The Sunday Edition

The beauty and the horror in Edward Burtynsky's photographs

The award-winning Canadian photographer trains his lenses on industrial operations that alter landscapes on a mind-boggling scale. They dwarf the humans that create them, and inspire both awe and horror. But, Burtynsky says, the tortured landscapes in his pictures may be appalling, but we're all implicated because the consumerist way of life most of us enjoy has been made possible by inflicting such damage on the planet.

The beauty and the horror in Edward Burtynsky's photographs: The award-winning Canadian photographer trains hi

Nickel Tailings #34, Sudbury, Ontario Canada 1996 (Edward Burtynsky, Courtesy of Nicholas Metivier Gallery, Toronto)

Edward Burtynsky's art is awesome. In the old-fashioned sense of the word … to wit, capable of inspiring awe in its beholder.

His huge photos of dams, mines, quarries, oil refineries, shipbreaking, irrigation and oil sands operations capture landscapes altered on a mind-boggling scale … dwarfing the humans and machines that create them and work inside them.

Burtynsky, though, is not simply a photographer of scale. His lens is attuned to the compelling symmetries of massive industrial sites, the striking, unexpected slashes of colour in rivers of mining tailings and the precise patterns of new cars fanning across a sprawling parking lot.
Alberta Oil Sands #6, Fort McMurray, Alberta, Canada 2007 (Edward Burtynsky, Courtesy of Nicholas Metivier Gallery, Toronto)

But for the average person in our industrialized consumer society, looking at Burtynsky's photos is like a squeamish meat eater walking into an abattoir.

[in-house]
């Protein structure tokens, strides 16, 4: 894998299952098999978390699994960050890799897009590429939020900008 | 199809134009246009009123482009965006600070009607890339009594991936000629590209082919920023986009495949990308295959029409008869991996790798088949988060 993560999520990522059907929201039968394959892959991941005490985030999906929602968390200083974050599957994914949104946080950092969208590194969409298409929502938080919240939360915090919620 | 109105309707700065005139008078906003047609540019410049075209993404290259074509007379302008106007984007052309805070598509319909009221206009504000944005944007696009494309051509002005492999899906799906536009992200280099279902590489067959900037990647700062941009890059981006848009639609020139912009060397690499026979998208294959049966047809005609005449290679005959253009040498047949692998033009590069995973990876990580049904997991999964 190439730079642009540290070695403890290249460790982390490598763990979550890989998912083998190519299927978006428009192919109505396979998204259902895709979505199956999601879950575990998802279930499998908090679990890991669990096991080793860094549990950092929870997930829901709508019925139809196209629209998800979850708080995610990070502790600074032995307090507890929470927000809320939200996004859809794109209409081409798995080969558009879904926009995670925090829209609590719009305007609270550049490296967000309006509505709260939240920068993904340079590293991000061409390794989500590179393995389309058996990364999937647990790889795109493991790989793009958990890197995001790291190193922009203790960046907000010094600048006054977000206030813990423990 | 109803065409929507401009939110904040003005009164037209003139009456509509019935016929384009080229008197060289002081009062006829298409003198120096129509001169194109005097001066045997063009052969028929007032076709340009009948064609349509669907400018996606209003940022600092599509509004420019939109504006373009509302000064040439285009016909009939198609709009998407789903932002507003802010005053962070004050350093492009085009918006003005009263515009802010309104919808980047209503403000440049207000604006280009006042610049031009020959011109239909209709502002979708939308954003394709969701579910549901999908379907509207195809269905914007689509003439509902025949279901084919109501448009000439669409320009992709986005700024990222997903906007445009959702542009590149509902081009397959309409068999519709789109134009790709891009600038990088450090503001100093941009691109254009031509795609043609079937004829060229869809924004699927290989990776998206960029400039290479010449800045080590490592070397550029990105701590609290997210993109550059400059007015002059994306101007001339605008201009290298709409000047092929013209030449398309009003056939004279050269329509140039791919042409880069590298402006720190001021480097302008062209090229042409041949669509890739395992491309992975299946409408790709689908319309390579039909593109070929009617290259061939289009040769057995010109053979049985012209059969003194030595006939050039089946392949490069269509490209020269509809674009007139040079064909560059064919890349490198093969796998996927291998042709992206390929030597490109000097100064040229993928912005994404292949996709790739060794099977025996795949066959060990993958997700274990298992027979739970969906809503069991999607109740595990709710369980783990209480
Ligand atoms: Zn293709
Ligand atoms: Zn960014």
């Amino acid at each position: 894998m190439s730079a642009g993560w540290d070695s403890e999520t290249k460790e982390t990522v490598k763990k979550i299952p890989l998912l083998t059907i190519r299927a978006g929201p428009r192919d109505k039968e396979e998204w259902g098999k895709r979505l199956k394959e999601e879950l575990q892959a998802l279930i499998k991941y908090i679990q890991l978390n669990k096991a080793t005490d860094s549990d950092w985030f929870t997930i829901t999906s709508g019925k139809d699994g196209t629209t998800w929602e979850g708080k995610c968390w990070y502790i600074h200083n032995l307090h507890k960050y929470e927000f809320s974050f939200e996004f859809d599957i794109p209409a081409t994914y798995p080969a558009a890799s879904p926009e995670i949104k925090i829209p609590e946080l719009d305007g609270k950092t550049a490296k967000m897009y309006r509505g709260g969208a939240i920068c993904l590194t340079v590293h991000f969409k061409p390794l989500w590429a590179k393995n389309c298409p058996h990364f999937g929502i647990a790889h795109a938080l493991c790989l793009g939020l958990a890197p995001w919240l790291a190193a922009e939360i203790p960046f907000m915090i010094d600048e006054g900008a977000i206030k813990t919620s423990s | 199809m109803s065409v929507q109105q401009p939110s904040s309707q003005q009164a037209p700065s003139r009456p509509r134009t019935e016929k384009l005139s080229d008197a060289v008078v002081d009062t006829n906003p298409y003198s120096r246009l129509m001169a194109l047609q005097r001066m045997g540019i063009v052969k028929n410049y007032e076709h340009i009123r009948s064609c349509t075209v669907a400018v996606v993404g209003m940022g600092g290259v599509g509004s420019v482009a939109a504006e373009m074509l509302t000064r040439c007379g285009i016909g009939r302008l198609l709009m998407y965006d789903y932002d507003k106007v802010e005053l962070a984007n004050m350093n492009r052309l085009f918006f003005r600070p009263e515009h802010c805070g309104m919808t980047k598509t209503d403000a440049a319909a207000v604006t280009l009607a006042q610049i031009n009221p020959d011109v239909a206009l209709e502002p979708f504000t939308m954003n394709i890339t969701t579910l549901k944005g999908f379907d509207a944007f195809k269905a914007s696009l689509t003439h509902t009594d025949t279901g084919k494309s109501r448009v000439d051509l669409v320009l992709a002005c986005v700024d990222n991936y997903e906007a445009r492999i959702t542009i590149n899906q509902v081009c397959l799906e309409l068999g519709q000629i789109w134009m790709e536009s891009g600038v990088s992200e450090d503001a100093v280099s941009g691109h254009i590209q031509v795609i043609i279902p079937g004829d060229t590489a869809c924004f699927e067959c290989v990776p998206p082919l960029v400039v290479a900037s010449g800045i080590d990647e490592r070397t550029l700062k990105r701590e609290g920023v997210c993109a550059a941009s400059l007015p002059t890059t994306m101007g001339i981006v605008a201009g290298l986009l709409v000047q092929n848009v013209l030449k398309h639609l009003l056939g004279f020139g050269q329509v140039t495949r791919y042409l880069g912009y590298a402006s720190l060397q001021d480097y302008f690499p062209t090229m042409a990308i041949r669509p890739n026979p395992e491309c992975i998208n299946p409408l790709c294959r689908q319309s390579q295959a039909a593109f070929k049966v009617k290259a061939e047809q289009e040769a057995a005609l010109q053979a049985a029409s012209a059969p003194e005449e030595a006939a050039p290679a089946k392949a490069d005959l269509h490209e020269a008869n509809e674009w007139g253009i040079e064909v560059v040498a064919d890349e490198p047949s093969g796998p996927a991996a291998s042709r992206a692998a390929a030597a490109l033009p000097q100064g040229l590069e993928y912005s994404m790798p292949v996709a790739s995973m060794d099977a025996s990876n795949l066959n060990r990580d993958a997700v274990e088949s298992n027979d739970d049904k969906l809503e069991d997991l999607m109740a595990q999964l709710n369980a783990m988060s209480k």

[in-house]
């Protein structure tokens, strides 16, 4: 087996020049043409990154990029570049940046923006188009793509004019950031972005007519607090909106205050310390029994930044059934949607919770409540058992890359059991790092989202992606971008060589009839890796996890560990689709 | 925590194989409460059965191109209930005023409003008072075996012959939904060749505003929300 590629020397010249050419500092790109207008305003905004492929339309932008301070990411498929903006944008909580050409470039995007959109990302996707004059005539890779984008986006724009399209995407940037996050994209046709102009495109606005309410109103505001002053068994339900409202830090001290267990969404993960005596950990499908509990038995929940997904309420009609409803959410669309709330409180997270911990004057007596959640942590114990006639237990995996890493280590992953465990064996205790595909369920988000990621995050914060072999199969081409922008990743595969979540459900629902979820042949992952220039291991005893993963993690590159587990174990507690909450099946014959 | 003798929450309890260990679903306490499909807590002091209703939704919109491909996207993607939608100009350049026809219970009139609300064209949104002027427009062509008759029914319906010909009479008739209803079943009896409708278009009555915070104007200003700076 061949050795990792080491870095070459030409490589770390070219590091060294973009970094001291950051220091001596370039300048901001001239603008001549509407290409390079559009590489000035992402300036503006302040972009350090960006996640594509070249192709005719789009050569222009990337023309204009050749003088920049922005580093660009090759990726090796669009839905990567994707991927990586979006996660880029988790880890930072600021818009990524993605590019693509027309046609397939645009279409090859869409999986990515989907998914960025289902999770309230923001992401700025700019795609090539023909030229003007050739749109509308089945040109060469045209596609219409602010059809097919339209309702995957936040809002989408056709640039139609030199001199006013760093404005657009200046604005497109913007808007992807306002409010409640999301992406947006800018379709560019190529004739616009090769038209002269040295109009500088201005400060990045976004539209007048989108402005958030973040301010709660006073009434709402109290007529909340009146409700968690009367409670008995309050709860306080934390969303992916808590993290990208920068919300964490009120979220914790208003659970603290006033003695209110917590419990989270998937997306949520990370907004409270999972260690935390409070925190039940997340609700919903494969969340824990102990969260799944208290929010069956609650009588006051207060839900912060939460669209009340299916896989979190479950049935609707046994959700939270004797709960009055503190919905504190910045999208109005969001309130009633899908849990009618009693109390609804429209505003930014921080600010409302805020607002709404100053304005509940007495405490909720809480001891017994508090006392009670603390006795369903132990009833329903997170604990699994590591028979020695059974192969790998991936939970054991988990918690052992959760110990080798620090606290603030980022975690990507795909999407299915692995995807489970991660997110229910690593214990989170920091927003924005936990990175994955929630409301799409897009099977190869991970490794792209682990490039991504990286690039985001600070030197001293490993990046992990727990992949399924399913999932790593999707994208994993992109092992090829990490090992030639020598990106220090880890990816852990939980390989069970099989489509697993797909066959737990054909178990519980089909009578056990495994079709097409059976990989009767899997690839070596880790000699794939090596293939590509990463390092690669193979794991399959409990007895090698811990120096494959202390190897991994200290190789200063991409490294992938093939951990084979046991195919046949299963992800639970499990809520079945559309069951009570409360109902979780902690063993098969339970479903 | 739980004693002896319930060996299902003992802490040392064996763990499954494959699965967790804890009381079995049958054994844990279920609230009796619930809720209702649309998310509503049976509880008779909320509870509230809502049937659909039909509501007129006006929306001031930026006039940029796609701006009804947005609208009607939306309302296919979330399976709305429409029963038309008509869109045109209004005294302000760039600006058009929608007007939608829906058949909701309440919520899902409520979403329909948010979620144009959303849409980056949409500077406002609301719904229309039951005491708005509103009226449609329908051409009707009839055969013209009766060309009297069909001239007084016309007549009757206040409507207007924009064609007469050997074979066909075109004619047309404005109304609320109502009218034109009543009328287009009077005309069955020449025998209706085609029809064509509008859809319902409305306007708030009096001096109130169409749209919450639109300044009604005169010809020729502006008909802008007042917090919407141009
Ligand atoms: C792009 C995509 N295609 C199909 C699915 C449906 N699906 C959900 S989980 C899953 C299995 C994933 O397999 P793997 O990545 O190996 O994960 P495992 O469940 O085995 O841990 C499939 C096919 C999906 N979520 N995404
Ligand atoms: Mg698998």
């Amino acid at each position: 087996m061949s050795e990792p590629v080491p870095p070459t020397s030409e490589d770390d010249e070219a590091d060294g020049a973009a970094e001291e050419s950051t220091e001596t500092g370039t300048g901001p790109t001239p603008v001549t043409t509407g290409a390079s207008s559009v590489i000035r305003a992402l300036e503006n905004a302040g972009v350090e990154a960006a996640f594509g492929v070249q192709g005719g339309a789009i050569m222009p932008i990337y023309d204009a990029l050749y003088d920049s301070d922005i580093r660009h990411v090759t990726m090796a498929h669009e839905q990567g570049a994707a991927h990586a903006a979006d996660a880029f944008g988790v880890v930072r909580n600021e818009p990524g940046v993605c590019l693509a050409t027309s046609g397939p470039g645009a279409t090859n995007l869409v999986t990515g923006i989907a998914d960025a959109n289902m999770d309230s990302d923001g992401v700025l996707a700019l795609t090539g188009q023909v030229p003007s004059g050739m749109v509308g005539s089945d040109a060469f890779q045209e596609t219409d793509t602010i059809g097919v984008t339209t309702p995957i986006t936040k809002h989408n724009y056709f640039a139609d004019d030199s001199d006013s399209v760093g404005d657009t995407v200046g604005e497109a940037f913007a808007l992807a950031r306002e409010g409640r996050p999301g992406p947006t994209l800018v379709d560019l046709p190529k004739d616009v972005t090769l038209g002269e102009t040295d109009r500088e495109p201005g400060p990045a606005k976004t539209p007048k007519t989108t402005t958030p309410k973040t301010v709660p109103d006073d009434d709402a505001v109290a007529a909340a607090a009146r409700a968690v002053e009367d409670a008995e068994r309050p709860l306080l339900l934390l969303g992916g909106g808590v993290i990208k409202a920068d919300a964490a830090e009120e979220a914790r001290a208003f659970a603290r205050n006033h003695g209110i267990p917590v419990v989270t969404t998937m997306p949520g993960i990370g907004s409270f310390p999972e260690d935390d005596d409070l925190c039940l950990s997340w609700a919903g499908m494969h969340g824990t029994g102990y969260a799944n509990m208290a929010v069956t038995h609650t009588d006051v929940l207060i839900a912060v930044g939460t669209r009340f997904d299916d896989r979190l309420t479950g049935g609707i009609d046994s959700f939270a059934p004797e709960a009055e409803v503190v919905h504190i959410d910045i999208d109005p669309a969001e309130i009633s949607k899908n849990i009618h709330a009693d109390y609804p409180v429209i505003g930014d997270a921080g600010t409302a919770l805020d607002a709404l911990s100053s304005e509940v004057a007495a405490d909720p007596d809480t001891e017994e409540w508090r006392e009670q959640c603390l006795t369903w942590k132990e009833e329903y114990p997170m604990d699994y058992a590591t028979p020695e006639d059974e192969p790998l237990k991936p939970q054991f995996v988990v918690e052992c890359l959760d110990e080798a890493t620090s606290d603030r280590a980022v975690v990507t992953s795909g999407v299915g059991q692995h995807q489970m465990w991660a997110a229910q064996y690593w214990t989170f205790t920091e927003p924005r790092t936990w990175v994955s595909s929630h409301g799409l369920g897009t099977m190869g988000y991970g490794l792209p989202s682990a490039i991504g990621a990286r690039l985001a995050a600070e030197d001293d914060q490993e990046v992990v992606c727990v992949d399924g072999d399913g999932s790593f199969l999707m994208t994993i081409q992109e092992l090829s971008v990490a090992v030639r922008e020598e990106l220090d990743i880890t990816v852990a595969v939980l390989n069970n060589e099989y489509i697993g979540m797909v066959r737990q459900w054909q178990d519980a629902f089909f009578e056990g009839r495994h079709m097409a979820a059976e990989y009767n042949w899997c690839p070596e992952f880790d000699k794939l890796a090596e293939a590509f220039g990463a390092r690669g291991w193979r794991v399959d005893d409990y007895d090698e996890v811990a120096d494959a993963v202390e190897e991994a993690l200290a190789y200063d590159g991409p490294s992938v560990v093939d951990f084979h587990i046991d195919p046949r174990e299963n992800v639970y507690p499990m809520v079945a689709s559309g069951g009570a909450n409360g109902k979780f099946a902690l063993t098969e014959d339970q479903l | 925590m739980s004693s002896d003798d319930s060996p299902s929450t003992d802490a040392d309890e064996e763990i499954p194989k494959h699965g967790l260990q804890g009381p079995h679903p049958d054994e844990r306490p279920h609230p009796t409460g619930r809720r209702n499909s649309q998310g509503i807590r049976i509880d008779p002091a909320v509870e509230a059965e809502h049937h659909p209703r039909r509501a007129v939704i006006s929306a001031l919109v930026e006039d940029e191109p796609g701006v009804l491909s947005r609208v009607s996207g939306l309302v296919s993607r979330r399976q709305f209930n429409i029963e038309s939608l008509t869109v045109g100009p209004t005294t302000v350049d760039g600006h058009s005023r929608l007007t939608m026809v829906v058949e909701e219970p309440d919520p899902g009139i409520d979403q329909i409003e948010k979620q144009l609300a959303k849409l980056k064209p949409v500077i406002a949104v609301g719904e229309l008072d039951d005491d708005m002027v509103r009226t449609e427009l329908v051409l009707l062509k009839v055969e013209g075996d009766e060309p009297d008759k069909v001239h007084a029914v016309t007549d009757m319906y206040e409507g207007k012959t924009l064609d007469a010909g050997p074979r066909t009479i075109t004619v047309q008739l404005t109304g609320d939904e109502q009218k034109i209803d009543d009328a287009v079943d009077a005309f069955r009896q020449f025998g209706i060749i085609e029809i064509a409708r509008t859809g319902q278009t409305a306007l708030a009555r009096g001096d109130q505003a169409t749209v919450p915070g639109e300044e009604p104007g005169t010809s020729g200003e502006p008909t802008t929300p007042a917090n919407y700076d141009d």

They're a brutally beautiful acknowledgement that every gleaming skyscraper, every sleek car or aircraft, and the sculptural curves of a highway interchange … is made possible by ripping open the earth and gouging raw materials and energy out of it.
Edward Burtynsky (Birgit Kleber)

At the same time, Burtynsky's are not polemics or jeremiads. They're documents of an industrial age and a way of life defined by consumption.

They are also great works of art.
Shipbreaking # 13, Chittagong, Bangladesh 2000 (Edward Burtynsky, courtesy Nicholas Metivier Gallery, Toronto)
Burtynsky's work has been featured in magazines like National Geographic and in dozens of exhibitions. His work has also been the subject of the award-winning documentaries, "Manufactured Landscapes" and "Watermark".
Edward Burtynsky's "SOCAR Oil Fields #3, Baku, Azerbaijan, 2006." (Nicholas Metivier Gallery/Associated Press)

He is an Officer of the Order of Canada and has received a raft of honorary degrees and enough awards to fill one of his vast photographs. Most recently, he won the Governor-General's Award for Artistic Achievement in the Visual Arts. 

The new book of Burtynsky's photography -- an overview of his 35-year career -- is called Edward Burtynsky: Essential Elements. It is curated by William A. Ewing.
Edward Burtynsky. Railcuts #4, C.N. Track, Thompson River, British Columbia, 1985. Chromogenicprint. (Edward Burtynsky/Courtesy of Nicholas Metivier Gallery, Toronto)


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